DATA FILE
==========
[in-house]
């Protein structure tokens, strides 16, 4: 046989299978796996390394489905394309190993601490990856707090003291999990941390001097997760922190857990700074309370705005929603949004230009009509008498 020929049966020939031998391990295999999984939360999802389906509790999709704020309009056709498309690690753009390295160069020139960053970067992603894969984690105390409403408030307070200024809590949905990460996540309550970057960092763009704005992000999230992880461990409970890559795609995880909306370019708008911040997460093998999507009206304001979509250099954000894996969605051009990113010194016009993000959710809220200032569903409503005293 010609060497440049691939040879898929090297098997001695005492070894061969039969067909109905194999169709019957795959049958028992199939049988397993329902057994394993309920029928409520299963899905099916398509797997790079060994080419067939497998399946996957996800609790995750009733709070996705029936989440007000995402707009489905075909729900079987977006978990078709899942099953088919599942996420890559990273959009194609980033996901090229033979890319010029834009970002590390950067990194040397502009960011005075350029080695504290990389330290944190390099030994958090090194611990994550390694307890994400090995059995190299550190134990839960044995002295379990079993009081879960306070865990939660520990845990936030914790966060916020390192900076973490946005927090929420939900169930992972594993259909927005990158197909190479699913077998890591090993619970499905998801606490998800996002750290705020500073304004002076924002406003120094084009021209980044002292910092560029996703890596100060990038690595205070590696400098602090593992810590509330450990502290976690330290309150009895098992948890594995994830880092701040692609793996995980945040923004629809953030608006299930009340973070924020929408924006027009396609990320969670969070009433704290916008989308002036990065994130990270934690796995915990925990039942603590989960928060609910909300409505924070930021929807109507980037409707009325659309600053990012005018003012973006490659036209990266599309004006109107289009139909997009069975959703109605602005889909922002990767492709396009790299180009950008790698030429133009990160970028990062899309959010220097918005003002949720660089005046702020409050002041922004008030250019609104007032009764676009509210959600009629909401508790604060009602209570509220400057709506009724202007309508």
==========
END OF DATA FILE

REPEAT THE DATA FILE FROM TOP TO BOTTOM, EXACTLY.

[in-house]
């Protein structure tokens, strides 16, 4: 046989299978796996390394489905394309190993601490990856707090003291999990941390001097997760922190857990700074309370705005929603949004230009009509008498 020929049966020939031998391990295999999984939360999802389906509790999709704020309009056709498309690690753009390295160069020139960053970067992603894969984690105390409403408030307070200024809590949905990460996540309550970057960092763009704005992000999230992880461990409970890559795609995880909306370019708008911040997460093998999507009206304001979509250099954000894996969605051009990113010194016009993000959710809220200032569903409503005293 010609060497440049691939040879898929090297098997001695005492070894061969039969067909109905194999169709019957795959049958028992199939049988397993329902057994394993309920029928409520299963899905099916398509797997790079060994080419067939497998399946996957996800609790995750009733709070996705029936989440007000995402707009489905075909729900079987977006978990078709899942099953088919599942996420890559990273959009194609980033996901090229033979890319010029834009970002590390950067990194040397502009960011005075350029080695504290990389330290944190390099030994958090090194611990994550390694307890994400090995059995190299550190134990839960044995002295379990079993009081879960306070865990939660520990845990936030914790966060916020390192900076973490946005927090929420939900169930992972594993259909927005990158197909190479699913077998890591090993619970499905998801606490998800996002750290705020500073304004002076924002406003120094084009021209980044002292910092560029996703890596100060990038690595205070590696400098602090593992810590509330450990502290976690330290309150009895098992948890594995994830880092701040692609793996995980945040923004629809953030608006299930009340973070924020929408924006027009396609990320969670969070009433704290916008989308002036990065994130990270934690796995915990925990039942603590989960928060609910909300409505924070930021929807109507980037409707009325659309600053990012005018003012973006490659036209990266599309004006109107289009139909997009069975959703109605602005889909922002990767492709396009790299180009950008790698030429133009990160970028990062899309959010220097918005003002949720660089005046702020409050002041922004008030250019609104007032009764676009509210959600009629909401508790604060009602209570509220400057709506009724202007309508």